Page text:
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Please note: my example here of a 80°L crystal malt was a bad example since specialty malts have no diastatic power. However the same holds true for any base malt I looked for: I cannot find where their Linterns are listed anywhere.


I'm trying to calculate the diastatic power of my recipe which requires me to know the numerical "Lintners" rating of each grain in the bill.

So I go to my local homebrew store and ask them what the Linters are of several different grains in their store. They have no clue.

I go to NorthernBrewer.com and look at the product details for several of their malts. They report the SRM, the Extract % and Moisture Content (so I can at least estimate PPG), but not the Lintners.

Ditto for MoreBeer.com.

One of my grains is Crystal 80°L, so I google "Breiss caramel 80l malt sheet" and get a sample malt analysis sheet from Breiss themselves and...nadda. No mention of Lintners. No mention of diastatic power.

So I ask: where the heck are we supposed to get this information from?

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  • Crystal malts have no diastatic power. The enzymes are gone as part of the crystal-malting process. So you won't find any information on Lintners for crystal malts, nor most of the darker roasted malts. Only base malts. Where to find specific information, I'm not certain. Should be on a spec sheet from the maltster, which a commercial brewer might have, but I haven't seen that information passed on at the homebrewer level.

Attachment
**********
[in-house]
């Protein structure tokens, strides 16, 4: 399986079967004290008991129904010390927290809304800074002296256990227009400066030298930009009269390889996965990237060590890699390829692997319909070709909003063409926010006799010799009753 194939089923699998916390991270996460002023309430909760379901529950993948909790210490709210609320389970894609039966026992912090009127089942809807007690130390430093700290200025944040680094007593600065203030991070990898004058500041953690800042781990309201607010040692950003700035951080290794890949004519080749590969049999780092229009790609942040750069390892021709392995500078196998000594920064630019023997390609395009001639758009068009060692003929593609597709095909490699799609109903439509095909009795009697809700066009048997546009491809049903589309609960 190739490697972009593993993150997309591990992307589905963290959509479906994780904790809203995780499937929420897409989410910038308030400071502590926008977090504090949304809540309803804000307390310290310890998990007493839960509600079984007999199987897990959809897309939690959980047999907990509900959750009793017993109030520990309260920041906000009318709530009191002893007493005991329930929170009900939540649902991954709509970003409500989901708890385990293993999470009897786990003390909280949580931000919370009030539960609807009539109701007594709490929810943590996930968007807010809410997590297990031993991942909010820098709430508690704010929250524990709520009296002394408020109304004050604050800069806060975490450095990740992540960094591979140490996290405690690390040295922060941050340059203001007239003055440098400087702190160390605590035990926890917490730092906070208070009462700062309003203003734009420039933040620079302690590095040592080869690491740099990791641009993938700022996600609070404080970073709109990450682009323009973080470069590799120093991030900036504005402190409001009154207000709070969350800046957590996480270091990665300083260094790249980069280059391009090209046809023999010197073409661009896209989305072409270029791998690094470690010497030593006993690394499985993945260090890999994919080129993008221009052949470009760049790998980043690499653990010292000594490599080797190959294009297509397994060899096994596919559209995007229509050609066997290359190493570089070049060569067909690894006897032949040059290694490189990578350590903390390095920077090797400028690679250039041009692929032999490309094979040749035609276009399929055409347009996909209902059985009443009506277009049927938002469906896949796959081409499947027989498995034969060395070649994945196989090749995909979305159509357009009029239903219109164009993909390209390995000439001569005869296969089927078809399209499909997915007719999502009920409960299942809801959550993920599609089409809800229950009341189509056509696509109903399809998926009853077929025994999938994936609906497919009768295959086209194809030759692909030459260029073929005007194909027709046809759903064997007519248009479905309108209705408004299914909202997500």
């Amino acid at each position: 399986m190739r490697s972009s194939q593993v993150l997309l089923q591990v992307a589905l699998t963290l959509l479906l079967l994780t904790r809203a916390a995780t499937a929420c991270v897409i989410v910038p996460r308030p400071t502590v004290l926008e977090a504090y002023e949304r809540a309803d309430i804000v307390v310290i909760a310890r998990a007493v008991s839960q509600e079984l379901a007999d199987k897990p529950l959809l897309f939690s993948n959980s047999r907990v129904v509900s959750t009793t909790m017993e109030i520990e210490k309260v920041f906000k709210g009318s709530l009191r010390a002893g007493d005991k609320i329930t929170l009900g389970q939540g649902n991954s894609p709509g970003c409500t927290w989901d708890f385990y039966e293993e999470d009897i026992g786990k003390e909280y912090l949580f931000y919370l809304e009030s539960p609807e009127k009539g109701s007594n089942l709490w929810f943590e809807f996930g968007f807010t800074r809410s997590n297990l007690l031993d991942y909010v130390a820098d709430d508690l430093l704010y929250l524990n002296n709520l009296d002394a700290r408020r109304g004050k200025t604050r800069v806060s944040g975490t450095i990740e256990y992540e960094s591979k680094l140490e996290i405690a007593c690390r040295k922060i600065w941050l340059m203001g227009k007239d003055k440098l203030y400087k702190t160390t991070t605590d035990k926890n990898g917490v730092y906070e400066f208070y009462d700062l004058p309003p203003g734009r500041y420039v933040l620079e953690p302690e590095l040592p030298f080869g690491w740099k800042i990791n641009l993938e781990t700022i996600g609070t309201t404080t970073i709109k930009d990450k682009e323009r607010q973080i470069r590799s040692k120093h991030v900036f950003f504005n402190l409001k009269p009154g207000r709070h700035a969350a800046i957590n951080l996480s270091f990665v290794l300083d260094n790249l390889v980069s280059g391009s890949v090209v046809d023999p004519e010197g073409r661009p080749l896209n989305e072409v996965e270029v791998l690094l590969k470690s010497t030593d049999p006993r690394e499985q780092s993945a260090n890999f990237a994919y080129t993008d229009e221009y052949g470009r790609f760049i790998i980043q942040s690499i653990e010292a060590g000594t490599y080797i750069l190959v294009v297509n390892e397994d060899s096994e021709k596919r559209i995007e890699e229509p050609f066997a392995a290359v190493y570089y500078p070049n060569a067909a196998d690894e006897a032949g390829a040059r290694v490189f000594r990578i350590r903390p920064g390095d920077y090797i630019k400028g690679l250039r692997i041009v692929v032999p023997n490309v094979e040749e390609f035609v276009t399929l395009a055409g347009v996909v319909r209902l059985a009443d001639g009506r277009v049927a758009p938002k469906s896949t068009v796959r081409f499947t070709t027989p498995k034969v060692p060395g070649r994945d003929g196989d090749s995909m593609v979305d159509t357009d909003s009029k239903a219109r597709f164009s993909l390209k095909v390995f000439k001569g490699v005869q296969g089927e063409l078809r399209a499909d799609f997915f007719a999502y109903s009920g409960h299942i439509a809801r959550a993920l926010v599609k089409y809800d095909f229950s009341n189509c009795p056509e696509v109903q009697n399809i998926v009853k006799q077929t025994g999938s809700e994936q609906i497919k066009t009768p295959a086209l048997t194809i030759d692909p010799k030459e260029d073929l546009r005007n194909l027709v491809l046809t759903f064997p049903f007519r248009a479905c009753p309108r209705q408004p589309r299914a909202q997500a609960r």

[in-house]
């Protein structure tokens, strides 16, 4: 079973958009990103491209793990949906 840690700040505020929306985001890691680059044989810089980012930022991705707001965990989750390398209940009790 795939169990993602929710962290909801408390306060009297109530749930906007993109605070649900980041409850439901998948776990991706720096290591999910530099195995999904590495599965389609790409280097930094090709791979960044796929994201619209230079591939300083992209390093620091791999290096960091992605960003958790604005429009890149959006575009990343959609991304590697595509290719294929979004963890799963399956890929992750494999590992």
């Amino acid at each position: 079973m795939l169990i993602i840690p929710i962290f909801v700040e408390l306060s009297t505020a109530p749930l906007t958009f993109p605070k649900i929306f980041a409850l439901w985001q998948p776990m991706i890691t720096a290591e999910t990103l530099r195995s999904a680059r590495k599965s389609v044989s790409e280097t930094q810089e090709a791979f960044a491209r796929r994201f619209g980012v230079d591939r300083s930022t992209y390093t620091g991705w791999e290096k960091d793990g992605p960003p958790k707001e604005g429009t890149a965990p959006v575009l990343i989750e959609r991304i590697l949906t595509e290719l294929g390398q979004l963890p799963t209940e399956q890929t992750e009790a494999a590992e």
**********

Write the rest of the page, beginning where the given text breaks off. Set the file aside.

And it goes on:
– dmtaylor
    Nov 14, 2021 at 3:07
  • Yeah this was a bad example. But the same holds true for base malts. Can't find their Lintner values anywhere other than 3rd party sites that list the Lintners for large lists of base malts. And then I wonder what their sources are. Nov 14, 2021 at 3:13

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The Briess Typical Analysis Sheet might be of help. It lists Lovibond and Lintner for several Briess malts. It is from 2017, not sure how much things change over the seasons. If you give 'em a bunch of info, it looks like they'll give you access to the latest one.

If it's still not what your looking for, they have Contact link where you could run the question up the wire and see if you get a response.

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    Dingemans adds it for their pilsner malt, but it is in WIndisch-Kolbach units. There are calculators for conversion between them. They don't give it for their other base malts.
    – chthon
    Nov 15, 2021 at 19:34
  • After doing some more digging it looks like the maltsters can give you this info if you are willing to either dig or ask -- thanks everyone Nov 16, 2021 at 18:13

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